Breast Milk Higher In Omega-3 Fatty Acids In Amerindian Mothers Than American Mothers
Despite their economically impoverished living conditions, Amerindian mothers produce breast milk that is significantly higher in omega-3 fatty acids than their American counterparts, says a new study by anthropologists at the University of California Santa Barbara (UCSB).
The study, which was published in the May 2012 issue of Maternal & Child Nutrition, compared the composition of fatty acids in milk samples from indigenous Tsimane women residing in lowland Bolivia with milk samples from American women in Midwestern urban populations.
Fatty acids, in particular the omega-3 fatty acid docosahexaenoic acid or DHA, are important for the proper growth and development of babies. DHA is especially important for proper brain and eye development. Omega-6 fatty acids, another type of fatty acids, has been linked to increased risks of obesity, inflammation, and cardiovascular disease. The ratio between omega-3s and omega-6s is most important; early humans likely had ratios that were equal.
Breast milk is the only source of fatty acids for infants who are exclusively breastfed. However, the fatty acid composition of breast milk varies considerably from woman to woman depending on her diet. Mothers who eat diets high in omega-3-rich foods produce breast milk that is higher in fatty acids.
Upon comparing the milk samples from the Amerindian and the American mothers, the researchers discovered that the Amerindian mothers produced milk with omega-6 to omega-3 ratios that were four to one. In the United States, however, the women were producing milk with rations varying between as low as ten to one and as high as twenty to one. Furthermore, the average percentages of linoleic and trans fatty acids were 84 percent and 260 percent lower in Amerindian mothers compared to American mothers.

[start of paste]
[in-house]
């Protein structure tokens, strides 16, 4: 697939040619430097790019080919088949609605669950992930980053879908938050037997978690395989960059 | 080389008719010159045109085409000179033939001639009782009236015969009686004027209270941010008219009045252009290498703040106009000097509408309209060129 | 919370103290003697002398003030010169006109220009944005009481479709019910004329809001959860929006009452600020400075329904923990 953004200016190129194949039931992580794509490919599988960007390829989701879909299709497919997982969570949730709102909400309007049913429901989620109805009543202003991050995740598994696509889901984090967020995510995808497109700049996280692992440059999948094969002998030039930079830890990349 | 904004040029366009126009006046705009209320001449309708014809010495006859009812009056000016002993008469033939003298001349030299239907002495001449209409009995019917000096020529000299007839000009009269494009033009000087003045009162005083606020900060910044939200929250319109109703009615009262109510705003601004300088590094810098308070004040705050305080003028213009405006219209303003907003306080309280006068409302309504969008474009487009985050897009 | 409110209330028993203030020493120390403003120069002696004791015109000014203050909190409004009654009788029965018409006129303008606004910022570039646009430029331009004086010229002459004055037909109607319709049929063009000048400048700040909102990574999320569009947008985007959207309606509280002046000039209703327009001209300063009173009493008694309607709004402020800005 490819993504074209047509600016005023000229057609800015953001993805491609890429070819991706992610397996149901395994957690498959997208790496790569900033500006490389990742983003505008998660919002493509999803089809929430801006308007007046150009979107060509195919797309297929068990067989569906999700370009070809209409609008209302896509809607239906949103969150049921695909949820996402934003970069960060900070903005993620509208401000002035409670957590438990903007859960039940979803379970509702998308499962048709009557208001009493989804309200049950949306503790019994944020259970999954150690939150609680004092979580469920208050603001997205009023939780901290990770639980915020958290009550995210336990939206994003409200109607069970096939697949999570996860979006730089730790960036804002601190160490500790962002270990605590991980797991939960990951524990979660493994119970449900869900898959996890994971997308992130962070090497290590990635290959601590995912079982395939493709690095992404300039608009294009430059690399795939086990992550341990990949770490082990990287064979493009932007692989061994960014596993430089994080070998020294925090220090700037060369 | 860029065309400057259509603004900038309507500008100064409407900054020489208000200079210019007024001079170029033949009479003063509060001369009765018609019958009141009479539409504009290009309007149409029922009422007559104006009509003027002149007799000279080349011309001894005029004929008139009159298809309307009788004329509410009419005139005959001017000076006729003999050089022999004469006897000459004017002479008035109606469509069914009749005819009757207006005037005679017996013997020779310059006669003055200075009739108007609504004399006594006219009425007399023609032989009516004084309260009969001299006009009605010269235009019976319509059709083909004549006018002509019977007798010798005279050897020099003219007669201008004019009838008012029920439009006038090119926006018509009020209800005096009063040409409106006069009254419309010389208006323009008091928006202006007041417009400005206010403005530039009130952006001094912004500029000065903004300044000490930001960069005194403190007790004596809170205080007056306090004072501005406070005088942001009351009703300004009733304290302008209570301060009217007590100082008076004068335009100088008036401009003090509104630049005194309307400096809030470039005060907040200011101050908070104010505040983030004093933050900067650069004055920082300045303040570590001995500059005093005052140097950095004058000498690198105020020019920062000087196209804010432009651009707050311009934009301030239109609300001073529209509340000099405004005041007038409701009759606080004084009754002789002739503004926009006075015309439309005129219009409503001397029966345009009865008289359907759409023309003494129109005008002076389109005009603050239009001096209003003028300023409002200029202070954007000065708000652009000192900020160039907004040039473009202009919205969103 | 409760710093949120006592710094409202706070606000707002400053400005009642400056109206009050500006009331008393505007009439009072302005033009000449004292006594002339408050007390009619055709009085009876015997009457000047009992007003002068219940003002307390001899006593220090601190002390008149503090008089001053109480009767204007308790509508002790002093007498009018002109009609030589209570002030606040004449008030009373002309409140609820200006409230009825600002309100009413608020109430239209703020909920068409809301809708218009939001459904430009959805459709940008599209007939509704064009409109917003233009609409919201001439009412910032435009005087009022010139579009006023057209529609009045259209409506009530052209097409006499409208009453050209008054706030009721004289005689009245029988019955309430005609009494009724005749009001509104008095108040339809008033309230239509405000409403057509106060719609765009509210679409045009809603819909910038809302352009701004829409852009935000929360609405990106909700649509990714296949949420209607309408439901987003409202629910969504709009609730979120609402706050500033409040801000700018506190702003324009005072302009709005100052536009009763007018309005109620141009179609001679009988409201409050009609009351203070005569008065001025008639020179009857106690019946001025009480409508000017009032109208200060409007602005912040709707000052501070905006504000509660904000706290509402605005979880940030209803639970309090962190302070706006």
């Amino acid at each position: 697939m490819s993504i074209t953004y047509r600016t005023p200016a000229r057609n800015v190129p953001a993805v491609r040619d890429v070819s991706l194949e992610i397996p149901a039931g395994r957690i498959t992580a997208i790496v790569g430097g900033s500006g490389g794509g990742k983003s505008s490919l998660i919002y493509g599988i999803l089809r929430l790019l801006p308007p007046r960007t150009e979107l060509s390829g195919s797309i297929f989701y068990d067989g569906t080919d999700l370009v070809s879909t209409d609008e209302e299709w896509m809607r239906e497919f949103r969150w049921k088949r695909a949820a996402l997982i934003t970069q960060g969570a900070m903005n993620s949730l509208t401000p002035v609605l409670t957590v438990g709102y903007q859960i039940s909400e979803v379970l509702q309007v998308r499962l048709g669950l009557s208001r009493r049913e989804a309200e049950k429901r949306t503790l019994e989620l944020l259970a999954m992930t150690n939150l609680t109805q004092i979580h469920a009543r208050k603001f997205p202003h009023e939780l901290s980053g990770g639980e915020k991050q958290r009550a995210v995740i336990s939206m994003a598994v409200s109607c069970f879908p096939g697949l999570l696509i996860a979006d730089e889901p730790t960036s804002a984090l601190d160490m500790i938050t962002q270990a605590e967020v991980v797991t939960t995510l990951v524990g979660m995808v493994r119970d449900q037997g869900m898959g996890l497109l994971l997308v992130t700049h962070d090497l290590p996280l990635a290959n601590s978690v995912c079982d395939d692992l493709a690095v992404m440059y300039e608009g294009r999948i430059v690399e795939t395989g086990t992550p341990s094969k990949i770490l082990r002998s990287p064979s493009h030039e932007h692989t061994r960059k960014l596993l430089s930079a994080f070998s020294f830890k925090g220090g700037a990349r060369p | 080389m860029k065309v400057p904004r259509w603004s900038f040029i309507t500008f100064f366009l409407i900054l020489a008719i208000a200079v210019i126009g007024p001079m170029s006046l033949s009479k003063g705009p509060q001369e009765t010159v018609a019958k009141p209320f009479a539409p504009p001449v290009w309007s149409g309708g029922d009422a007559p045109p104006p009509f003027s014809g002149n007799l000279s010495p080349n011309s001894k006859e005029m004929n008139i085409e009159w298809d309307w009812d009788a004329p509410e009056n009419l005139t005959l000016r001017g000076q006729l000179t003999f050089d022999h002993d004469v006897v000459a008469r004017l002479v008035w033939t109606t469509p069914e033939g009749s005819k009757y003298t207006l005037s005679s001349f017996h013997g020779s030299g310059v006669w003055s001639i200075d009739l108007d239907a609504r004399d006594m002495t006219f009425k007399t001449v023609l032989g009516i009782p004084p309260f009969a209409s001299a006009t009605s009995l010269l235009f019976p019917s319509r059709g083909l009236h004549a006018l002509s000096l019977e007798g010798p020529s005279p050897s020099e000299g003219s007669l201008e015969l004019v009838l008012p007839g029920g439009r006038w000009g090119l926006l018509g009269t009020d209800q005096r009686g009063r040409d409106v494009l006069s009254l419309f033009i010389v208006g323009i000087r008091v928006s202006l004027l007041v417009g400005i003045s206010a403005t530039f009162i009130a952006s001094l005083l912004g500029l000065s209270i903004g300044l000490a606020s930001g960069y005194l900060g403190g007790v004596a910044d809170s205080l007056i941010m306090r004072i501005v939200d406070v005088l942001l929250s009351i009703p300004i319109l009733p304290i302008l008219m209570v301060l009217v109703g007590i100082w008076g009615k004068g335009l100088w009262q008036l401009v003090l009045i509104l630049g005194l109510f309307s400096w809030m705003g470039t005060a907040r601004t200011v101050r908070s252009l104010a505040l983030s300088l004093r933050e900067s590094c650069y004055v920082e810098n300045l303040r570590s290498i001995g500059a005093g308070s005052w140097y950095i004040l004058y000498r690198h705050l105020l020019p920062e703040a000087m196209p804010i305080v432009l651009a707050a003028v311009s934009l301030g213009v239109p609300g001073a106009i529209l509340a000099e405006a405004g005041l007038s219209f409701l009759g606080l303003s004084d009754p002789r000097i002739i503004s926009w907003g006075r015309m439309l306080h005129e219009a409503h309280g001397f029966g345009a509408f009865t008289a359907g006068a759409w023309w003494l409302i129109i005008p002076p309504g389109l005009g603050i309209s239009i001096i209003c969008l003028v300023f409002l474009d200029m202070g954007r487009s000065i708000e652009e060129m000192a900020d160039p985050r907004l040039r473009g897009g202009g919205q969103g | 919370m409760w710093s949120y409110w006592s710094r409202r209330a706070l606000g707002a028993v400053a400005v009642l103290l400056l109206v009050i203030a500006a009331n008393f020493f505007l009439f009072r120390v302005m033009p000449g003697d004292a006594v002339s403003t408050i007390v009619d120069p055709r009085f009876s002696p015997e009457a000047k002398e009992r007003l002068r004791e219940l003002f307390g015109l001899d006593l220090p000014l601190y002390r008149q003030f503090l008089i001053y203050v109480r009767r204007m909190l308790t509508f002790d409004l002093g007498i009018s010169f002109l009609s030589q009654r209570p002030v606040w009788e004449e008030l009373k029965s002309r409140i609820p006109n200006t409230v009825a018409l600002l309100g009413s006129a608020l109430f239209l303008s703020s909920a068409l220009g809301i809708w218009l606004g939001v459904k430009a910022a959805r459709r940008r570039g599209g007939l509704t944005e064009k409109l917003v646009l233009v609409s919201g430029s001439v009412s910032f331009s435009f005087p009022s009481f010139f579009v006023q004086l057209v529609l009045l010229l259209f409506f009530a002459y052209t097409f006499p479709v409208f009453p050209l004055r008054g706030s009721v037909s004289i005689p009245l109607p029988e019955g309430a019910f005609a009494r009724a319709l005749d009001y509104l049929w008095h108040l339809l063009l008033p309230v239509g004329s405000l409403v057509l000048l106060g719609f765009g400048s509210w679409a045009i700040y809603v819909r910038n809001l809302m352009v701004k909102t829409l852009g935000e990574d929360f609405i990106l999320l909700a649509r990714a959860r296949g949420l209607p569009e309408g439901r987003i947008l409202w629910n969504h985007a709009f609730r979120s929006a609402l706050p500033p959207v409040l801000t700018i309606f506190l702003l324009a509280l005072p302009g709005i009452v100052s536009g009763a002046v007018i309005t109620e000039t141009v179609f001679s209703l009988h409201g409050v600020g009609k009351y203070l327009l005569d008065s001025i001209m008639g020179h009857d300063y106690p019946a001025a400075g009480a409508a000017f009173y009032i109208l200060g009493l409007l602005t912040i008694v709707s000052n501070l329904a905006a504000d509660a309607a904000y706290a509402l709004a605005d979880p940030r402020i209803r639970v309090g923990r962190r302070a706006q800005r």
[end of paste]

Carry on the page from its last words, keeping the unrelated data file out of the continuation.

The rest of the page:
In other words, the breast milk produced by the mothers in the more impoverished area is significantly more balanced than the milk produced by mothers in the more affluent United States. The reason is likely because, although poorer, Amerindian women tend to eat diets of locally grown staple crops, wild game, and freshwater fish compared to the highly-processed, nutritionally-poor diets of American women.
As Melanie Martin, a doctoral student in UCSB’s Department of Anthropology and the study’s lead researcher, says on Medical News Today:
“The study suggests that standards of fatty acid composition for infant formulas should be derived from populations such as the Tsimane. And nutritional recommendations for infants should account for the prolonged requirements of fatty acids that breast milk naturally provides.”
American mothers can improve their breast milk by eating fewer processed foods and more foods naturally high in omega-3 fatty acids such as cold water fish and certain plant oils.
How do you ensure that you get enough healthy omega-3s in your diet?